Range of exotic animals in Gauteng yards

Published Jul 28, 2010


By Angelique Serrao

A tame tiger that went missing yesterday is one of many dangerous exotic animal that families are bringing into their homes.

In the backyards of certain households in Gauteng you will find monkeys, flying squirrels, poisonous snakes, alligators and, in rarer instances, big cats such as panthers and tigers.

Paula Spagnoletti, from the animal rights organisation Say No to Animals in Pet Shops, said the exotic pet trade was booming in South Africa, and people would go to any means to acquire an unusual animal.

"Whether legal or illegal, people will get what they want. Who is going to police this anyway at the end of the day?" Spagnoletti said.

"It has almost become a status symbol. An unusual animal is something you can show off to your friends."

Spagnoletti said many of the animals were born in the wild, captured and brought to South Africa. They were also released by frustrated owners when the animals became too difficult to look after.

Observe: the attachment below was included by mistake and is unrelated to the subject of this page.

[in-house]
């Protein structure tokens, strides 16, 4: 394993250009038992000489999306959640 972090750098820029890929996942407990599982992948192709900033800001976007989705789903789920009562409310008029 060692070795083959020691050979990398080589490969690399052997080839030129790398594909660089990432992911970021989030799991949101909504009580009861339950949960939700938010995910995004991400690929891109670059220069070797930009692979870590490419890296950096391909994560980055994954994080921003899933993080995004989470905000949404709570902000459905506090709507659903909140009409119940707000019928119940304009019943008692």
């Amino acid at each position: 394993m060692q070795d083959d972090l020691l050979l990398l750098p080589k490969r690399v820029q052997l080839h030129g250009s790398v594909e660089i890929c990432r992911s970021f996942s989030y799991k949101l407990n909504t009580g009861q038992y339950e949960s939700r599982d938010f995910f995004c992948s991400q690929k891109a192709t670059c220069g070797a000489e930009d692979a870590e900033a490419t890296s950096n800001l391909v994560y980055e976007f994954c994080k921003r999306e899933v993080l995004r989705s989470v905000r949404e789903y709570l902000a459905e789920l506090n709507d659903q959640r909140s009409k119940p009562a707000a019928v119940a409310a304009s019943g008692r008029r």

People are not scared to pay large amounts for their status pets. The Star has learnt that wallabies are for sale at R9 000 each, and Spagnoletti said she had heard of a rare parrot being sold at R100 000 for a breeding pair.

Brenda Santon, manager of the wildlife unit at the NSPCA, agreed that the exotic pet trade was on the increase. She said the legislation at present protected indigenous animals and not the exotics.

While the law differed from province to province, in Gauteng, a permit is needed only when you are moving an animal.

Spagnoletti said this meant you could keep any animal you want as long as it comes from outside the country.

Francois le Grange, a vet at the bird and exotic animal hospital in Onderstepoort, near Pretoria, said exotic pets were popular because people were moving into townhouse complexes where they couldn't keep cats and dogs.

He also gets to treat animals from people with "private zoos", where tigers, cheetahs and other big animals can be found.

But, generally, smaller animals such as birds and reptiles were the most popular. Monkeys appeared to be very much in vogue, particularly capuchins.

"The problem is that people don't read up on their diets and the animal is brought to us with problems," Le Grange said.

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